Three phases of excitatory glutamatergic synapse formation have been described for the mammalian central nervous system. First, there is a period with a slow rate of synapse formation, then a period with a rapid rate of synapse formation, and finally a maturation and pruning phase. Kayser et al. provide evidence in mice that the second phase of fast synapse formation involves EphB2, a receptor tyrosine kinase that is present on the nascent dendrites of the postsynaptic cell. In cortical neuron cultures or in slice preparations from triple-knockout (TKO) mice deficient for EphB1, EphB2, and EphB3, but not double knockouts (DKO) deficient for EphB1 and EphB3, the initial phase of synapse formation appears to proceed normally, but the rapid phase appears to be compromised. Further, the TKO cells exhibited decreased filopodial motility, despite having increased numbers of filopodia and decreased density of mature dendrites, a phenotype that was copied by RNA interference to reduce EphB2 in the postsynaptic cells. RNA interference experiments to decrease EphB2 or EphB2 rescue experiments at specific times during development of cultured neurons suggested that EphB2 may serve a key role in the rapid phase of synapse formation and contribute to maturation of the dendritic spine. In neurons in which EphB2 was knocked down, expression of a constitutively active form of the kinase PAK, which is downstream of EphB2 in the pathway that regulates the cytoskeleton and cell motility, restored filopodial motility but not synaptic density. In cells in which endogenous EphB2 was knocked down, expression of a kinase-defective mutant of EphB2 or a form that could not bind its ligand on the presynaptic neuron EphrinB did not restore synaptic density or filopodial motility. However, coexpression of the kinase-inactive form of EphB2 and PAK in the cells in which endogenous EphB2 was knocked down did restore both motility and synapse formation. Thus, forward signaling by EphB2 appears to control filopodial motility and the ability to find a presynaptic cell, whereas reverse signaling appears to allow a stable connection with the presynaptic cell, thereby promoting synapse formation.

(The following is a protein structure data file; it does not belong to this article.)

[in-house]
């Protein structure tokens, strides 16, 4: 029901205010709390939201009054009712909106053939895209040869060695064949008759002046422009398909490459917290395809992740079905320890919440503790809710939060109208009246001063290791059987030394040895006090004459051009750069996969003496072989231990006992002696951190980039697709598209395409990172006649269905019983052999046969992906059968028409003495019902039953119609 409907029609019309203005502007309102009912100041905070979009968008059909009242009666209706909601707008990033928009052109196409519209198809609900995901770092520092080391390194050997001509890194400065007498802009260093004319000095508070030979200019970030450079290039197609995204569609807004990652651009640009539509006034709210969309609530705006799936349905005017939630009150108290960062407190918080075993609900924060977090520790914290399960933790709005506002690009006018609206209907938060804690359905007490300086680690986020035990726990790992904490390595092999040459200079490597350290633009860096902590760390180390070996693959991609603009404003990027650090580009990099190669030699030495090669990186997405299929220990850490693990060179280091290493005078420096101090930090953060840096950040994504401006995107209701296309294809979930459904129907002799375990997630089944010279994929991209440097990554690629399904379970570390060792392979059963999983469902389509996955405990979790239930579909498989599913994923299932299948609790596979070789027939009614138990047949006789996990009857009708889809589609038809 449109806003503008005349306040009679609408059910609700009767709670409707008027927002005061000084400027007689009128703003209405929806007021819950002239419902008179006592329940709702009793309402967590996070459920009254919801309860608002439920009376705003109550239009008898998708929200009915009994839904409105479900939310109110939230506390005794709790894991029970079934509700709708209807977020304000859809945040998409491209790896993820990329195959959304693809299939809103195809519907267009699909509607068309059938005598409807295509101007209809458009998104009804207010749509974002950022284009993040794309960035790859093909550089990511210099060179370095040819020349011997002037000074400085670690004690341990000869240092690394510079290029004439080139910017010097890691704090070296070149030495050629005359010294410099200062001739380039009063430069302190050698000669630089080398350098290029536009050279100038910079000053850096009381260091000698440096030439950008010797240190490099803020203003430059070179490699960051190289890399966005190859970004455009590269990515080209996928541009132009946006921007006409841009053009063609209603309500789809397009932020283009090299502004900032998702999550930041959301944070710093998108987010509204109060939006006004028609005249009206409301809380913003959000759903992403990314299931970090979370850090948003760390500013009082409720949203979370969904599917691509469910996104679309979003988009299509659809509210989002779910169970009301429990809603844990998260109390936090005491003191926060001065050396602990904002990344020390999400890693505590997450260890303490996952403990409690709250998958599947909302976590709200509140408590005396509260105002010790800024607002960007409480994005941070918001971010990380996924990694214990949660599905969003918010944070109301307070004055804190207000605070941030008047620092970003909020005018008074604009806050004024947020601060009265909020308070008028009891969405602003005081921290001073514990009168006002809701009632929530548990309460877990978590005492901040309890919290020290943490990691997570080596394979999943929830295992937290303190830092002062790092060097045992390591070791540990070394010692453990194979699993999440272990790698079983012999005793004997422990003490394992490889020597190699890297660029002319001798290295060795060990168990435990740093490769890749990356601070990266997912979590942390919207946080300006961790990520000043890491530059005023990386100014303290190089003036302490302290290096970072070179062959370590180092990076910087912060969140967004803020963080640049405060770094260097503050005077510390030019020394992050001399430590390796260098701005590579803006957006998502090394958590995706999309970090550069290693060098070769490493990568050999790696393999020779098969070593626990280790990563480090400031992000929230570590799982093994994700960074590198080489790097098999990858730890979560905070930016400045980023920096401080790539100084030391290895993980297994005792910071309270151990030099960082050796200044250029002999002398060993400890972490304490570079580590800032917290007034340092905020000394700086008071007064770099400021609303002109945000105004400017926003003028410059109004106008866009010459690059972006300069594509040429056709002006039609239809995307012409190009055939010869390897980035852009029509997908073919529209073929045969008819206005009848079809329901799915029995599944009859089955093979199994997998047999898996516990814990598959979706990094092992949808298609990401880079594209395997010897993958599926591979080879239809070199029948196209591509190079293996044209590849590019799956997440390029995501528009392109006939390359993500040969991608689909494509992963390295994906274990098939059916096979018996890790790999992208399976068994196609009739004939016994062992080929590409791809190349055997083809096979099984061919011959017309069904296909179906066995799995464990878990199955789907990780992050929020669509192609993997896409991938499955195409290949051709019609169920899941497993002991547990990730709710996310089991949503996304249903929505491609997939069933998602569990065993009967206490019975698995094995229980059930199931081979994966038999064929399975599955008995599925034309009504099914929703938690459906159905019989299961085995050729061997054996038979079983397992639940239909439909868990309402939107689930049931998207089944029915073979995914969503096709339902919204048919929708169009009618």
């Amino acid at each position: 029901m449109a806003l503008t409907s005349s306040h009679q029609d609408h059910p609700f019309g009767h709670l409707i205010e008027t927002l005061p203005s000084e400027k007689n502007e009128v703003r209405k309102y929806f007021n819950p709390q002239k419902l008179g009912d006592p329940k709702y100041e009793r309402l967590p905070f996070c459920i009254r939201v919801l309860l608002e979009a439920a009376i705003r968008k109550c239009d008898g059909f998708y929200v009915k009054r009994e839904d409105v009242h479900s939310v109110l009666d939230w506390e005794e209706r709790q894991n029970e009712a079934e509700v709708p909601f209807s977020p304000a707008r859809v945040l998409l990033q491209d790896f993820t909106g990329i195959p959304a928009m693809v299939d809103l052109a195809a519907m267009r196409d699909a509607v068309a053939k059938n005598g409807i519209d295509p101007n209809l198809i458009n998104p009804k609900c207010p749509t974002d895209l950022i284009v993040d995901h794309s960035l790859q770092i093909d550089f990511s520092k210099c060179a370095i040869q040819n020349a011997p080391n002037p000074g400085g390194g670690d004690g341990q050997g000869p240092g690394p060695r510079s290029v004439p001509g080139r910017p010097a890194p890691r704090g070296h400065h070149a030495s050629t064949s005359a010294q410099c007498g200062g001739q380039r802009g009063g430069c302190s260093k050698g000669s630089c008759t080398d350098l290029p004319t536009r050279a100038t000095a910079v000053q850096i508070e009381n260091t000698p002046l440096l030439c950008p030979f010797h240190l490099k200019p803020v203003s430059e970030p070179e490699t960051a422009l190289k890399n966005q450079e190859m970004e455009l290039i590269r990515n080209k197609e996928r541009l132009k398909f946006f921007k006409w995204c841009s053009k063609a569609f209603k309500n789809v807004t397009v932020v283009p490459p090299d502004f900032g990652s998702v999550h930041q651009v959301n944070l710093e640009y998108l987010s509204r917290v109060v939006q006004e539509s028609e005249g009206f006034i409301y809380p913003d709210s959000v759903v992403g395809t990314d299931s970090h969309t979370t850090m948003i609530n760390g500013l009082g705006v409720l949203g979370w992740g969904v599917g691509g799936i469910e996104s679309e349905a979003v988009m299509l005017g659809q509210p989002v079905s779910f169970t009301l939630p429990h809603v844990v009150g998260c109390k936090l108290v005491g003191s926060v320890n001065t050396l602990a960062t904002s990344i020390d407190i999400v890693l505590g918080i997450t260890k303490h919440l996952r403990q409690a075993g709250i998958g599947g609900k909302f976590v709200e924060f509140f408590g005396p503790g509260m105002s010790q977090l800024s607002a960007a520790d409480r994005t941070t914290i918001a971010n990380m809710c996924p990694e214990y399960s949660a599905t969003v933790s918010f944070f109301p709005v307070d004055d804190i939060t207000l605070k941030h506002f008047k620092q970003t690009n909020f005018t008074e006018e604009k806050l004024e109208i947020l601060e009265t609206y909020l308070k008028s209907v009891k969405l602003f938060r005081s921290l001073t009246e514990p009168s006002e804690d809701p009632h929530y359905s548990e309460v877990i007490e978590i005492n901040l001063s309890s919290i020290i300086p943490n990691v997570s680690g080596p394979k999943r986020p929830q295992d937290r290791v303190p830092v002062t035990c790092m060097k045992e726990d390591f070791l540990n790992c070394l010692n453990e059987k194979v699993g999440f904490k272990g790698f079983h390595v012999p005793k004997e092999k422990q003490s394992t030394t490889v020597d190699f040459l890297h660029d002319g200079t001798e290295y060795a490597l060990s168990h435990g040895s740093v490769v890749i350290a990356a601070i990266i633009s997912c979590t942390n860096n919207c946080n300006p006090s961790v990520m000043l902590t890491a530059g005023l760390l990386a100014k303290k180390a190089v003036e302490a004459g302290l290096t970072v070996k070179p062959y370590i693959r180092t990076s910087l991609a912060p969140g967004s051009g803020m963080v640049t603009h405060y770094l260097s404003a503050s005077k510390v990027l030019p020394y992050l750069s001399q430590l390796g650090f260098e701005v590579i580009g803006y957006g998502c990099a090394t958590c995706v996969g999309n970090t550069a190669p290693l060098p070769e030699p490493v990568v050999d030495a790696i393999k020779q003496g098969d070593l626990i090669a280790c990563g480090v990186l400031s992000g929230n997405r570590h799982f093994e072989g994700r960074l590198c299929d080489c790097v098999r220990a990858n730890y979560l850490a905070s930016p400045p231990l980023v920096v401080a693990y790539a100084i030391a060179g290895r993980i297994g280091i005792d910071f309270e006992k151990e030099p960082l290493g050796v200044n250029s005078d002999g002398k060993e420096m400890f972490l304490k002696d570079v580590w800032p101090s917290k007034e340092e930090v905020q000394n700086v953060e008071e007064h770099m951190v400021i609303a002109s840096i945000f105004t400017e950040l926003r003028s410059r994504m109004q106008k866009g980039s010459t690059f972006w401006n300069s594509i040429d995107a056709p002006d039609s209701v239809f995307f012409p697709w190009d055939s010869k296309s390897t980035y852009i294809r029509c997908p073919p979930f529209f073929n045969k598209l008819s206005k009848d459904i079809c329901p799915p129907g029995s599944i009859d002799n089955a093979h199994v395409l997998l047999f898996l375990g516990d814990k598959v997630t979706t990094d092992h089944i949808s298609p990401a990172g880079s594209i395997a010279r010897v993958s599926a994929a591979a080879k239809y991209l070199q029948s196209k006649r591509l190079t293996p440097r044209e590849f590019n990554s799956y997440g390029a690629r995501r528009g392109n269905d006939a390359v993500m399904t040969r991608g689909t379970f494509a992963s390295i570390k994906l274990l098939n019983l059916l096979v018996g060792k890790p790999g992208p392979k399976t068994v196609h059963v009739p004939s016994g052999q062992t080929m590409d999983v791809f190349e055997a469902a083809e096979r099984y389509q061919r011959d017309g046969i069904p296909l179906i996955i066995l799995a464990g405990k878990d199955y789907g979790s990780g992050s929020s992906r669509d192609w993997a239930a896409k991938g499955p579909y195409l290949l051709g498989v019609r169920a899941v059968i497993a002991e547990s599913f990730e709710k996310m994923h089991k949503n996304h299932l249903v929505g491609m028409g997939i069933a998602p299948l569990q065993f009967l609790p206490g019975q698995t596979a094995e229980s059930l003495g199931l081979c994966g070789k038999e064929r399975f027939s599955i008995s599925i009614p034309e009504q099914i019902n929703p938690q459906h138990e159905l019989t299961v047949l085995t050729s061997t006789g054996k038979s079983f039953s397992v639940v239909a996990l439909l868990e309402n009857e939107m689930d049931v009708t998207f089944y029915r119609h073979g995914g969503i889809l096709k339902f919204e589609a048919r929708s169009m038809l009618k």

M. S. Kayser, M. J. Nolt, M. B. Dalva, EphB receptors couple dendritic filopodia motility to synapse formation. Neuron 59, 56-69 (2008). [PubMed]